- Shoebills are large African birds named after their huge shoe-like bill.
- They’re one of the only members of their genus. The only other member of their family is the hamerkop, named after their hammer-like head.
- They have historically been linked with storks, but they’re closer to herons, ibis, and pelicans than to storks.
- Perhaps interestingly, before DNA testing was commonplace, one of the first clues about their place in the bird family tree was that their eggs have pretty much the same eggshell, or “crystallized eggshell and the accessory material (cuticle and cover) located in the outer surface of the shell”. (for an illustration, see Addendum 1)
- They live in eastern Africa, usually in swamps, from Sudan to Zambia. But some vagrants have been spotted as far west as the Congo River.
- 50 to 80% of the population lives in South Sudan. There are about 5,000 shoebills there.
- Their population is declining in some parts of its range.
- The only confirmed ancestor of the shoebill is the Golithia.
- A giant bird who could be over 2 meters tall.
- Shoebills are huge. Adults can reach 140 cm. And the tallest one ever found was 152 cm tall. That’s as tall as Dolly Parton.
- Their wingspan ranges from 230 cm to 260 cm. For context, Lebron James’ wingspan is 218 cm, shorter than an adult shoebill’s. Their wings are broad and good for soaring.
- When flying, they retract their necks, like pelicans.
- Their wings flap about 150 times a minute, which is among the lowest among all birds.
- But despite their size they only weigh about 4-7 kg, which is a testament to bird’s light hollow bones.
- At 24 cm, they have the third longest bill after pelicans and storks.Their bill has a bigger circumference than the aforementioned birds.
- The side edges of the bill are sharp, which help them decapitate their prey and mow grass to expose prey.
- The upper mandible has a very sharp nail at the end.
- Their feet are also huge, which is helpful when you live in a swamp. The middle toe can be 18 cm long.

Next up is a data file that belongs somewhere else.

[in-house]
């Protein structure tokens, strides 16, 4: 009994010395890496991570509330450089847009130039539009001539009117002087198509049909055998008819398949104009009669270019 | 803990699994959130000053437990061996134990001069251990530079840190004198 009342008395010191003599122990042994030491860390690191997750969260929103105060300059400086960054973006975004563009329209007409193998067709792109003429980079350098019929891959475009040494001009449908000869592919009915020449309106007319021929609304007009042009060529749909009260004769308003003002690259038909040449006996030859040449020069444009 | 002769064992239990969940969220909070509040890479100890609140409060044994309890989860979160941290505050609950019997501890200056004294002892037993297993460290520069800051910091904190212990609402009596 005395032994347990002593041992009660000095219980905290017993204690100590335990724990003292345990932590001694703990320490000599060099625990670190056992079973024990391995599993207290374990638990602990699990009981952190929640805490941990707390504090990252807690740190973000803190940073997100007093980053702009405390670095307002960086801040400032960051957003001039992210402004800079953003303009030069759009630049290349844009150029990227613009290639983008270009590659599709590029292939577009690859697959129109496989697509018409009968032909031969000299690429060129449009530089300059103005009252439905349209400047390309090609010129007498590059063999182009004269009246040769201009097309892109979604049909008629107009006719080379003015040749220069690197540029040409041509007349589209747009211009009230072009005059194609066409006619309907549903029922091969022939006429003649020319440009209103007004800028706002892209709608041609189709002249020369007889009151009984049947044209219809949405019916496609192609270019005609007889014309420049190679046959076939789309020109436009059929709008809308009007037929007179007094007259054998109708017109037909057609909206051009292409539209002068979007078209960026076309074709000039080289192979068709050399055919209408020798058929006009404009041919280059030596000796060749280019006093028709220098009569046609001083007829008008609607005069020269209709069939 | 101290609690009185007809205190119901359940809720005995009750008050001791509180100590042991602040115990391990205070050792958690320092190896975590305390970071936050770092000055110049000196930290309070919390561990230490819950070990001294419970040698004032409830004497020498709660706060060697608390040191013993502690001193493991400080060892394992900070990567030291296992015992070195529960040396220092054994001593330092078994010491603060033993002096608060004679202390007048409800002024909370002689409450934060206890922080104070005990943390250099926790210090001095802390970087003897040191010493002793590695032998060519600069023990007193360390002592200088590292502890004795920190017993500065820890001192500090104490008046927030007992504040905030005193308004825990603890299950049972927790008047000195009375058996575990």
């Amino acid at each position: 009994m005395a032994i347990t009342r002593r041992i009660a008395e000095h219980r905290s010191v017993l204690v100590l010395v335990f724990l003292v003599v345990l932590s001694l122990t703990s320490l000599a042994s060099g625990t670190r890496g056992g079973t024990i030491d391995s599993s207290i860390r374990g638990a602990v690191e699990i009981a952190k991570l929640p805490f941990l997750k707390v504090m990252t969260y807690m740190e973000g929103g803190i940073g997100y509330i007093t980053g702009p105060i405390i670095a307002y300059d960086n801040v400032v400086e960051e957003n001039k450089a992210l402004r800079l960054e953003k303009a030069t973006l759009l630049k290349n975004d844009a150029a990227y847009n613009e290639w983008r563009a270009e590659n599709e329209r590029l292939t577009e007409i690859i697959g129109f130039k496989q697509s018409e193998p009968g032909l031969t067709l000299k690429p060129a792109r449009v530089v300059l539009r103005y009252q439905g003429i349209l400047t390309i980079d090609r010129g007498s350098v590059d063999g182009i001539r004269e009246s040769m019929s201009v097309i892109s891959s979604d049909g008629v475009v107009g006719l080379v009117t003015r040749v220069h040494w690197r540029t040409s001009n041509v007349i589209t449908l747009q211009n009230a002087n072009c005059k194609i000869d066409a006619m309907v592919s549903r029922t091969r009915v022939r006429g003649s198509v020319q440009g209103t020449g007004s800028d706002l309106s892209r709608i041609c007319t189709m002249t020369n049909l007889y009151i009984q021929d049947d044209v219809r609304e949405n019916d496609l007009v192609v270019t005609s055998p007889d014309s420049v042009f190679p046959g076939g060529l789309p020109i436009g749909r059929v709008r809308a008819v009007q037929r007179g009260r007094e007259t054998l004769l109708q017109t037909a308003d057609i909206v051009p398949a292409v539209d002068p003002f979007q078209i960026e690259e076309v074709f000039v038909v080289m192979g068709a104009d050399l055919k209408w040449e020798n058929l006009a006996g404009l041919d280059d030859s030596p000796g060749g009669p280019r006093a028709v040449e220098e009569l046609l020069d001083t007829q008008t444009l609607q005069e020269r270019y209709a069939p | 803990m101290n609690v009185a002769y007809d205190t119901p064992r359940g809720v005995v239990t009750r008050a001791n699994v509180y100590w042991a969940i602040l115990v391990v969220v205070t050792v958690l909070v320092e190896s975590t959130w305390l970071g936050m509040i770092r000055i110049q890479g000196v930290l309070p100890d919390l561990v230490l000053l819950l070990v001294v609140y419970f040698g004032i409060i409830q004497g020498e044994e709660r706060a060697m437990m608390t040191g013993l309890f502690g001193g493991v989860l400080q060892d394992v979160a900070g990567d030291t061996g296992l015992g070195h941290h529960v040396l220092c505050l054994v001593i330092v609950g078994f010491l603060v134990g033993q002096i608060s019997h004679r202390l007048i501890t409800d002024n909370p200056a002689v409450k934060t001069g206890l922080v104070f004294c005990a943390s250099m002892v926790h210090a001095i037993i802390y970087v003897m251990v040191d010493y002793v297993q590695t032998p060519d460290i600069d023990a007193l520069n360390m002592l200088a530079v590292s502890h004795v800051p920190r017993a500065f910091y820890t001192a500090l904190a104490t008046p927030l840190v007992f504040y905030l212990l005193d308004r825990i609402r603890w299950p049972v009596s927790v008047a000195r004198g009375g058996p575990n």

- Shoebills like swamps with mixed vegetation. But they’re sometimes seem in some other environments such as farms.
- They’re known for being able to stand still for a long time, often hours as they wait for prey.
- They’re also mostly sedentary, but will sometimes move as water levels change.
- They’re sensitive to people and can abandon a nest if disturbed by humans.
- Because they’re so light (relatively) they can stand on floating vegetation to go fishing.
- Some of the plants most associated with shoebills are papyrus, cattails, and reeds.
- They’re solitary hunters and seek quiet, muddy, areas to wait for fish to come near the surface. Once they spot a potential prey, they lunge at it quickly.
- Apparently hippos scare fish and force them to go to the surface. So shoebills like to hunt in areas with hippos.
- Their diet consists of fish. Two of the species they’re known to eat are the lungfish and the bichir. These are cool species because they can breathe outside of the water too. So the poor fishes see a scary fish and get out of the water, and then wham, they get eaten by a giant shoebill.
- They’re no specialized predators, and will anything they can catch, including frogs, snakes, lizards, and young crocs.
- Some fish estivate in burrows and the shoebill uses its huge beak to dig them out.
- Shoebills are territorial when it comes to nests. They nest far away from other shoebills and will fight other shoebills that get too close.
- They’ll also fight off predators, including crocs.
- The nests are about 1.5 m wide and are made of aquatic vegetation.
- They’re monogamous.
- When the babies hatch, they feed them regurgitated food, mostly lungfish and bichir.
- They can lay more than one egg and will hatch them all, but usually only raise the strongest baby.
- Babies have to start fighting each other early to be chosen as the one worthy of being raised.
- Babies become able to fly at about 16 weeks, but will still be fed by their parents for a few more weeks.
- They become sexually mature at 3 years of age.
- They don’t really make a lot of noise other than bill clattering near the nest, or when greeting other shoebills.
- Their population is threatened because of hunting, nesting disturbance, and the destruction or modification if its habitat.
- In some parts, like Tanzania, they’re hunted for food and for the zoo trade.
- They can live over 30 years in the wild.
- Some sources said that it appeared in Ancient Egyptian art. It would make sense since their empire extended all the way south to Sudan. But I couldn’t find any pics or confirmation.